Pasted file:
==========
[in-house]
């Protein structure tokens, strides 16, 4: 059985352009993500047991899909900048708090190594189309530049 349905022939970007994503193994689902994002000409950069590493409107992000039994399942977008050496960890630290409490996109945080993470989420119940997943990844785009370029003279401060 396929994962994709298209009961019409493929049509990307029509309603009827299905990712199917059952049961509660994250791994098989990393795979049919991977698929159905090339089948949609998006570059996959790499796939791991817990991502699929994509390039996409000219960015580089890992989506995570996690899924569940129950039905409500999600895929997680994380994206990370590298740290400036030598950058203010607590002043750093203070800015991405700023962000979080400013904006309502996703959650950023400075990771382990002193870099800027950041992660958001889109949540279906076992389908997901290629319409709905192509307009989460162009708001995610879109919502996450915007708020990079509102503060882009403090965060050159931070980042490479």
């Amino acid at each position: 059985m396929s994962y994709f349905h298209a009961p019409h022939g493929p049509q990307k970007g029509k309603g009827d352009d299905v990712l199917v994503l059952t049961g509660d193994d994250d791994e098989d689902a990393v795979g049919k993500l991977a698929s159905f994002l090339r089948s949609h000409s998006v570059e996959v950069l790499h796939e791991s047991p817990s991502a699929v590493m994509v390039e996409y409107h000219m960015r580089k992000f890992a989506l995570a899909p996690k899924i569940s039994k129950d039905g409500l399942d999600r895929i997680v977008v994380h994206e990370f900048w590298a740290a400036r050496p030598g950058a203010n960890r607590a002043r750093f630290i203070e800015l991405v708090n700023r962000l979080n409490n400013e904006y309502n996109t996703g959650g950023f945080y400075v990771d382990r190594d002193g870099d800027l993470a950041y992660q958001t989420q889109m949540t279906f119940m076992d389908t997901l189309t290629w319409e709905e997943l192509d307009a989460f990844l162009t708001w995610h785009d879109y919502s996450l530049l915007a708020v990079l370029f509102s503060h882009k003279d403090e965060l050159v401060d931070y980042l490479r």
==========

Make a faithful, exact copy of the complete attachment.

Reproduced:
[in-house]
């Protein structure tokens, strides 16, 4: 059985352009993500047991899909900048708090190594189309530049 349905022939970007994503193994689902994002000409950069590493409107992000039994399942977008050496960890630290409490996109945080993470989420119940997943990844785009370029003279401060 396929994962994709298209009961019409493929049509990307029509309603009827299905990712199917059952049961509660994250791994098989990393795979049919991977698929159905090339089948949609998006570059996959790499796939791991817990991502699929994509390039996409000219960015580089890992989506995570996690899924569940129950039905409500999600895929997680994380994206990370590298740290400036030598950058203010607590002043750093203070800015991405700023962000979080400013904006309502996703959650950023400075990771382990002193870099800027950041992660958001889109949540279906076992389908997901290629319409709905192509307009989460162009708001995610879109919502996450915007708020990079509102503060882009403090965060050159931070980042490479």
């Amino acid at each position: 059985m396929s994962y994709f349905h298209a009961p019409h022939g493929p049509q990307k970007g029509k309603g009827d352009d299905v990712l199917v994503l059952t049961g509660d193994d994250d791994e098989d689902a990393v795979g049919k993500l991977a698929s159905f994002l090339r089948s949609h000409s998006v570059e996959v950069l790499h796939e791991s047991p817990s991502a699929v590493m994509v390039e996409y409107h000219m960015r580089k992000f890992a989506l995570a899909p996690k899924i569940s039994k129950d039905g409500l399942d999600r895929i997680v977008v994380h994206e990370f900048w590298a740290a400036r050496p030598g950058a203010n960890r607590a002043r750093f630290i203070e800015l991405v708090n700023r962000l979080n409490n400013e904006y309502n996109t996703g959650g950023f945080y400075v990771d382990r190594d002193g870099d800027l993470a950041y992660q958001t989420q889109m949540t279906f119940m076992d389908t997901l189309t290629w319409e709905e997943l192509d307009a989460f990844l162009t708001w995610h785009d879109y919502s996450l530049l915007a708020v990079l370029f509102s503060h882009k003279d403090e965060l050159v401060d931070y980042l490479r």